VICTORY! Rohingya Refugees Finally Offered Resettlement in the U.S.


By lauren Markham, 07 Sept 2010,
source: http://immigration.change.org/blog/view/victory_rohingya_refugees_finally_offered_resettlement_in_the_us

In April, I wrote about the plight of the Rohingya refugees from Burma. Change.org members signed a petition to the United Nations High Commissioner for Refugees (UNHCR) and the U.S. Office of Refugee Resettlement demanding a resettlement option for this minority group. And it worked. The international community has finally committed to finding a durable solution for the Rohingya, starting with opportunities for a lucky few to resettle to the U.S.

The Rohingya have been (along with dozens of other ethnic groups) systematically persecuted and driven out from their native Burma. The largely Muslim minority has been referred to as "some of the most unloved people on earth," and they continue to inhabit the world’s most destitute and depressed camps in Thailand and Bangladesh. They persevere under life-threatening conditions in cities, too, where they look for work and a chance for a better future, and risk their lives trying to get there; in 2009, Thai officials were caught carting boatloads of Rohingya met out to sea to their deaths in order to keep them off of Thai soil.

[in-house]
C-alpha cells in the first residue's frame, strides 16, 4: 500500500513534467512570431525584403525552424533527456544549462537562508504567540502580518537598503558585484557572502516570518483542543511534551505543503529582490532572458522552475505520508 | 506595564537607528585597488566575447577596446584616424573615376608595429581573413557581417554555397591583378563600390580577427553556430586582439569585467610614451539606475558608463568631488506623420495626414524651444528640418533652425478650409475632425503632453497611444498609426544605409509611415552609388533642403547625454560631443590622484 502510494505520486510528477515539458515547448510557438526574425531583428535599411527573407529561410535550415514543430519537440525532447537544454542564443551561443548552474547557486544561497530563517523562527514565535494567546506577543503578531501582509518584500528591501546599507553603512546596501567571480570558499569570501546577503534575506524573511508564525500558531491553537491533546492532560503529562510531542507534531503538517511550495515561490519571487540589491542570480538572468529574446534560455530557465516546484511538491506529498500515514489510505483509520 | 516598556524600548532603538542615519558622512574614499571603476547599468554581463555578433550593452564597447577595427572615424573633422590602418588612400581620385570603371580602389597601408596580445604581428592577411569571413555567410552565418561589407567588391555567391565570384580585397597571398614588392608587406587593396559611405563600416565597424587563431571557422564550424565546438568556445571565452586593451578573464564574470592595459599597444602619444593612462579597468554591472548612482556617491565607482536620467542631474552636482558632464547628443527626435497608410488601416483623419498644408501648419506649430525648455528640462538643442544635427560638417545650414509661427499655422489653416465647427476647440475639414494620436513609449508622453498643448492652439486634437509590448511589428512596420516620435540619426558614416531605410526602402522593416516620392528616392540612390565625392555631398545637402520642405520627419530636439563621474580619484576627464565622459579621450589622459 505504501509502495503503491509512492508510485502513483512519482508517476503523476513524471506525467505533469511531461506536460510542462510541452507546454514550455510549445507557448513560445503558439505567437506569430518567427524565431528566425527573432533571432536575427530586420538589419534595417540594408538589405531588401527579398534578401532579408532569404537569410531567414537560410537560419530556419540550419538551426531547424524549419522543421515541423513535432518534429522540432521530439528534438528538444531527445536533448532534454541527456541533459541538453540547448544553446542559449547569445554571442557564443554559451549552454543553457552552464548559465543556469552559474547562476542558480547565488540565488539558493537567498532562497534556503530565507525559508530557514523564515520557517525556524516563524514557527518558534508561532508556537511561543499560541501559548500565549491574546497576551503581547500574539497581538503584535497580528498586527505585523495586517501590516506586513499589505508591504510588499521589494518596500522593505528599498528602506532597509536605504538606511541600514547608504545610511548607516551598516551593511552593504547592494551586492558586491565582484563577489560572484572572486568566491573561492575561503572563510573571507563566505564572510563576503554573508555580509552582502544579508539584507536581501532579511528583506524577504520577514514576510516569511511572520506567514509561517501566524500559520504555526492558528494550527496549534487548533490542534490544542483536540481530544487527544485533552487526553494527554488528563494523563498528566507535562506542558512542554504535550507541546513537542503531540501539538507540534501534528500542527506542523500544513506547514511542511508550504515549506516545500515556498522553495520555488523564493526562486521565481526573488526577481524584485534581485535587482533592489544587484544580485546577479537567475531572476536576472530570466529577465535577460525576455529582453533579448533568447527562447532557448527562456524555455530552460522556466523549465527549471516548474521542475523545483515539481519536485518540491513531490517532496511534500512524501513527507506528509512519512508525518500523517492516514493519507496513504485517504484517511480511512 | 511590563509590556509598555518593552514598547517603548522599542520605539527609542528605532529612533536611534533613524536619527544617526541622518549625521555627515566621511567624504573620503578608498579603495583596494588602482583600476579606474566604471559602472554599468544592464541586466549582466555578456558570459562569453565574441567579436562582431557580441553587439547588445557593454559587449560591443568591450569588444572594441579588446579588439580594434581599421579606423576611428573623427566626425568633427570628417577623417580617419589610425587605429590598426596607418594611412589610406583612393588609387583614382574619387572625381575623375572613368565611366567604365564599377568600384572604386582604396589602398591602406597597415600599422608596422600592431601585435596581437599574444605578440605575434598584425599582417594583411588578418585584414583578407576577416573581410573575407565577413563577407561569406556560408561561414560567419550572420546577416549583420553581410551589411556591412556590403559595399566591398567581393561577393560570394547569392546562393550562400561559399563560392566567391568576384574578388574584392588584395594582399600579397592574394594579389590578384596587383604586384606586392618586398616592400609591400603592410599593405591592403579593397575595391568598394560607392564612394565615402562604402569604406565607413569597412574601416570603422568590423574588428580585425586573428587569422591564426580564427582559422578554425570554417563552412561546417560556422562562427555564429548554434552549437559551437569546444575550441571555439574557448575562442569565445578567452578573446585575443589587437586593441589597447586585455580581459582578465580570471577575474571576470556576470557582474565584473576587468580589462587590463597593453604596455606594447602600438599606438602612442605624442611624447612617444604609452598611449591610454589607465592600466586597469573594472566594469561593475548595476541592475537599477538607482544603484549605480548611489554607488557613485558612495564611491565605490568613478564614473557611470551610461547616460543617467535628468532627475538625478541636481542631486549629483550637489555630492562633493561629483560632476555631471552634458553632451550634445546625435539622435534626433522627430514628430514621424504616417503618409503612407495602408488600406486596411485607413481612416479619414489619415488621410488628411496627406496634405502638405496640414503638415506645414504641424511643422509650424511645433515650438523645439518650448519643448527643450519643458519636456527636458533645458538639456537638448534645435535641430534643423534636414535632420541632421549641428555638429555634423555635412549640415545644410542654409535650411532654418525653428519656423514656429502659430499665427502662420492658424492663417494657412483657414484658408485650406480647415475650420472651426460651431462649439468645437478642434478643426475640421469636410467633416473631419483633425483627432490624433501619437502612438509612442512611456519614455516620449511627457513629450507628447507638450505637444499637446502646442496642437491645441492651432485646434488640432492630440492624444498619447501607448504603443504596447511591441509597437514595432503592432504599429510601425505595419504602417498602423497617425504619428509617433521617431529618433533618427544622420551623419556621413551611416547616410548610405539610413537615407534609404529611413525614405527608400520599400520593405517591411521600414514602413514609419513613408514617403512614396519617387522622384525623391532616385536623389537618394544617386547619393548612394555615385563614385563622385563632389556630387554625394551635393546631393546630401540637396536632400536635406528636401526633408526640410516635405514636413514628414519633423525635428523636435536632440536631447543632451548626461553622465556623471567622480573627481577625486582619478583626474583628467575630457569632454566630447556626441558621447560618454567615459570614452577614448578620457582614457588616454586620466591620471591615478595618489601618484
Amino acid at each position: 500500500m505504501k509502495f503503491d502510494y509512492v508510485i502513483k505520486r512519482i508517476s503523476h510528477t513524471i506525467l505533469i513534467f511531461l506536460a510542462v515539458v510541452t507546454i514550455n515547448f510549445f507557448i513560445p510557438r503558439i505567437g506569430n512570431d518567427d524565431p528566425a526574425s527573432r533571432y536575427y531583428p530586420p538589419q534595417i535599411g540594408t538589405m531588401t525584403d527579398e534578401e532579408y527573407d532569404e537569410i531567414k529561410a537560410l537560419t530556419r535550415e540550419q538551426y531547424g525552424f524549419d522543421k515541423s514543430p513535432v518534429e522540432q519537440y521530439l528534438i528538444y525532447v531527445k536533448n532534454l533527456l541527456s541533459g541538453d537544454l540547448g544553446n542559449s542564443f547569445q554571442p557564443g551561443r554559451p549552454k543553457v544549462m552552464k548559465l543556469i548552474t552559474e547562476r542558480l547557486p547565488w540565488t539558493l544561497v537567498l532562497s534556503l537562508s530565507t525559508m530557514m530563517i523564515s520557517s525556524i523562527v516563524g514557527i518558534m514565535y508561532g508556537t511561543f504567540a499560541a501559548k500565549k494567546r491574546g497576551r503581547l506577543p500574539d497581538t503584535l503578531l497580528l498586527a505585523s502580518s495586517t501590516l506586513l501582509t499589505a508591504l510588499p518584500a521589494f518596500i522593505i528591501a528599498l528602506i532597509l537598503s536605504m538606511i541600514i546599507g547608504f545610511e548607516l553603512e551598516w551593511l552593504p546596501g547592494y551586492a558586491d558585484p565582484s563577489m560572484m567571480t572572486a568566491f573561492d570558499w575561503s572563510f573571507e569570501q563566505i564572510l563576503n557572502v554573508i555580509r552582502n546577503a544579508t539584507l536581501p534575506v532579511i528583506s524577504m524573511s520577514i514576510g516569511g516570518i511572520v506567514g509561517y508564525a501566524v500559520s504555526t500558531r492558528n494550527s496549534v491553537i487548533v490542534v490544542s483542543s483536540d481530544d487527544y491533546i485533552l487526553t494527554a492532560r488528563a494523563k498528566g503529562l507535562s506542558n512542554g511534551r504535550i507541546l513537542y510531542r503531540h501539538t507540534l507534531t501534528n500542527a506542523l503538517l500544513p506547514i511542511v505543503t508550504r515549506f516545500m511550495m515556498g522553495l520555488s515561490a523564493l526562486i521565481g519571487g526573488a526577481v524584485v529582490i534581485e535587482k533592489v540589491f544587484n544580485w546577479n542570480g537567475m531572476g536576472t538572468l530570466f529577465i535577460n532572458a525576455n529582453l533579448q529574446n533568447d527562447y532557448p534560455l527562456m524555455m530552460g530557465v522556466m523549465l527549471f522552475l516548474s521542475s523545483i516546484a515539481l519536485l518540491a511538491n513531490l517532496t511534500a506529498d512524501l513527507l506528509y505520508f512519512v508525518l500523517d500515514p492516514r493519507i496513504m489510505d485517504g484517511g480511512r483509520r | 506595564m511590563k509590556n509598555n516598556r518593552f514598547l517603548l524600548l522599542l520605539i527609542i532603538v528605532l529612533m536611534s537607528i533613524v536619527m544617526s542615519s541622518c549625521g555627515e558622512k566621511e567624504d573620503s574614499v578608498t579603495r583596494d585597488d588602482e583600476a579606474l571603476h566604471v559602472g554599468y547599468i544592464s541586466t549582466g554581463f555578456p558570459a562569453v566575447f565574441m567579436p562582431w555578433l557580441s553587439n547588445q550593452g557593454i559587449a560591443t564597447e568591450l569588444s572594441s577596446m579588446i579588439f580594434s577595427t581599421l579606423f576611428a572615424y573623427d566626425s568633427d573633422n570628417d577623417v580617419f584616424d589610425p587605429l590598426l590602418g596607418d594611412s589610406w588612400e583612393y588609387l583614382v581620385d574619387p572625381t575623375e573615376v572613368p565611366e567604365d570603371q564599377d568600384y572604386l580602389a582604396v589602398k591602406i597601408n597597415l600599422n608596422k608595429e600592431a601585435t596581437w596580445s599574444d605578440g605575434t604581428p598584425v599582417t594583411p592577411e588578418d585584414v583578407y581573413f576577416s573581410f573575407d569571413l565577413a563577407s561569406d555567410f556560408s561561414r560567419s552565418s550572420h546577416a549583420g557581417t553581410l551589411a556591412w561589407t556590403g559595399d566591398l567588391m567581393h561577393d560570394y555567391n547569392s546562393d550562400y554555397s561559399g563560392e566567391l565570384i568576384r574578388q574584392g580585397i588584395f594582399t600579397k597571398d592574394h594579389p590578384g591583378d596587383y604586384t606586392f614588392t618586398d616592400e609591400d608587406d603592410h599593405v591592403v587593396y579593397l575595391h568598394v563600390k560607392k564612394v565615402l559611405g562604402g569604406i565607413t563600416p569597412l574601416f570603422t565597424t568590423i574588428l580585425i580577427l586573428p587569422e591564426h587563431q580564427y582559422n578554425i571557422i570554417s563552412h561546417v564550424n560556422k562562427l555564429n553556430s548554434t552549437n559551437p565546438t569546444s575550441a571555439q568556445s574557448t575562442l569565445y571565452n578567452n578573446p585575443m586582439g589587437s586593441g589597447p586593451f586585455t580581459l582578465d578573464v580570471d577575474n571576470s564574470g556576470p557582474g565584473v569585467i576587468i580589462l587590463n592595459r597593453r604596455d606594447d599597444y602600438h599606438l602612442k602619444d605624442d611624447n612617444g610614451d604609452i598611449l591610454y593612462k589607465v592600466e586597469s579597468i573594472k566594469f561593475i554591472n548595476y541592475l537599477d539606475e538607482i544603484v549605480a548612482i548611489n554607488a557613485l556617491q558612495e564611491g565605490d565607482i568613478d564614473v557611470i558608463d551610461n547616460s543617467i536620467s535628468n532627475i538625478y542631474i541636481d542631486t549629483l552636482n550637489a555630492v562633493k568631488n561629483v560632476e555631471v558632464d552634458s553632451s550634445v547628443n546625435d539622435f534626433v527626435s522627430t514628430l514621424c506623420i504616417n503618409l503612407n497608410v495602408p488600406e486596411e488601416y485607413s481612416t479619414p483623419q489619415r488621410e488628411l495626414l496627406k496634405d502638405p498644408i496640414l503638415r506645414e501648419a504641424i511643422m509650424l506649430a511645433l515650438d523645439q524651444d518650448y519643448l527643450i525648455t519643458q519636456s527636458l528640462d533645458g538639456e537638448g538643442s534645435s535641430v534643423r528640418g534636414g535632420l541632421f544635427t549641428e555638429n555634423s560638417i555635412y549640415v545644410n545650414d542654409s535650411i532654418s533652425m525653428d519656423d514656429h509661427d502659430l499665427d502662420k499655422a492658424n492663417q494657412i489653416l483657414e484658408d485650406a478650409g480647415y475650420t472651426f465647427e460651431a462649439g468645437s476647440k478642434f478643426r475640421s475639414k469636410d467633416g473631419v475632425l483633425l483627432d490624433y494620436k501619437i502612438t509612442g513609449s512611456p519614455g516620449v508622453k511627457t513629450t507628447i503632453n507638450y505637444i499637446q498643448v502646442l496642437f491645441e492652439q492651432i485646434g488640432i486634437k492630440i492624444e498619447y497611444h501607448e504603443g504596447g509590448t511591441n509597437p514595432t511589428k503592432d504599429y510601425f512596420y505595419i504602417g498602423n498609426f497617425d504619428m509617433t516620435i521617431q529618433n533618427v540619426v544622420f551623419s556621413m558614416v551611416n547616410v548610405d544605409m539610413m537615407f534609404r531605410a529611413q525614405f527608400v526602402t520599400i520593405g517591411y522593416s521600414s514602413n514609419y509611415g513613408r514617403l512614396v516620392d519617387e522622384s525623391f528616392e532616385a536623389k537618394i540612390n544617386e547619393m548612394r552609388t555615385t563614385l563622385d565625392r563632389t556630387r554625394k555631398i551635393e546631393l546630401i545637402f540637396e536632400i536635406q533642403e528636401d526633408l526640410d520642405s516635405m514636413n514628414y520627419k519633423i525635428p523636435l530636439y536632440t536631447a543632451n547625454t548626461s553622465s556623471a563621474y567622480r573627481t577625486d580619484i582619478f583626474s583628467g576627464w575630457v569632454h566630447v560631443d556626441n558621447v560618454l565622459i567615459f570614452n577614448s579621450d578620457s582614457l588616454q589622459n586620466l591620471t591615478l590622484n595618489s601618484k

No matter where they go, it seems, no one wants them, for despite the thousands of other Burmese minorities that have come to the U.S. in a massive wave since 2005, only now are the Rohingya offered a chance at a new life here.

The International Rescue Committee reports that the first of 800 Rohingyan refugees to resettle to the U.S. in the coming year have made it safely to their new homes in Atlanta. According to the IRC, the U.S. and UNHCR have finally made the Rohingya a priority. Let’s hope that, beginning with resettlement for some to the United States, the Rohingya’s luck is beginning to change.

Photo Credit: Chris Robinson

Lauren Markham lives in her native Bay Area where she is a writer, educator and immigrant rights advocate, working for Refugee Transitions and the Oakland Unified School district.

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